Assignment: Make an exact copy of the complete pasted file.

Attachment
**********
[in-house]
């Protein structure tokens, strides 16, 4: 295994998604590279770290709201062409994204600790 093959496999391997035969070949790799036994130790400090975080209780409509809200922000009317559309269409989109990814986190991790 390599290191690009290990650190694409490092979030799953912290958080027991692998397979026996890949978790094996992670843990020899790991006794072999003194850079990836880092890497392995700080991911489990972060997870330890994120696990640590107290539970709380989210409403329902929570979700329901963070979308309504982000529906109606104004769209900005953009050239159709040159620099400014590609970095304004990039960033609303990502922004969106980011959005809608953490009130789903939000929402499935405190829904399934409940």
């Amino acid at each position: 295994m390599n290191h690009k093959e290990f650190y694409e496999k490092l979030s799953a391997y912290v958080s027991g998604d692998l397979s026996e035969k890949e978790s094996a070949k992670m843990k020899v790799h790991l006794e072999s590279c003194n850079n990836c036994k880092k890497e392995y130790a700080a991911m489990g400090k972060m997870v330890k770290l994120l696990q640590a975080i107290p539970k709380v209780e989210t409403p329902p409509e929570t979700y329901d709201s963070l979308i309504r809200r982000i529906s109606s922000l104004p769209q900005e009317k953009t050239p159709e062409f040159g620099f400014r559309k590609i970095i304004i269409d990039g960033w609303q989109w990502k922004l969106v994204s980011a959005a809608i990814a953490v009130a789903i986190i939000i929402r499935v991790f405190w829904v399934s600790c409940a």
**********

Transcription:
[in-house]
């Protein structure tokens, strides 16, 4: 295994998604590279770290709201062409994204600790 093959496999391997035969070949790799036994130790400090975080209780409509809200922000009317559309269409989109990814986190991790 390599290191690009290990650190694409490092979030799953912290958080027991692998397979026996890949978790094996992670843990020899790991006794072999003194850079990836880092890497392995700080991911489990972060997870330890994120696990640590107290539970709380989210409403329902929570979700329901963070979308309504982000529906109606104004769209900005953009050239159709040159620099400014590609970095304004990039960033609303990502922004969106980011959005809608953490009130789903939000929402499935405190829904399934409940």
């Amino acid at each position: 295994m390599n290191h690009k093959e290990f650190y694409e496999k490092l979030s799953a391997y912290v958080s027991g998604d692998l397979s026996e035969k890949e978790s094996a070949k992670m843990k020899v790799h790991l006794e072999s590279c003194n850079n990836c036994k880092k890497e392995y130790a700080a991911m489990g400090k972060m997870v330890k770290l994120l696990q640590a975080i107290p539970k709380v209780e989210t409403p329902p409509e929570t979700y329901d709201s963070l979308i309504r809200r982000i529906s109606s922000l104004p769209q900005e009317k953009t050239p159709e062409f040159g620099f400014r559309k590609i970095i304004i269409d990039g960033w609303q989109w990502k922004l969106v994204s980011a959005a809608i990814a953490v009130a789903i986190i939000i929402r499935v991790f405190w829904v399934s600790c409940a």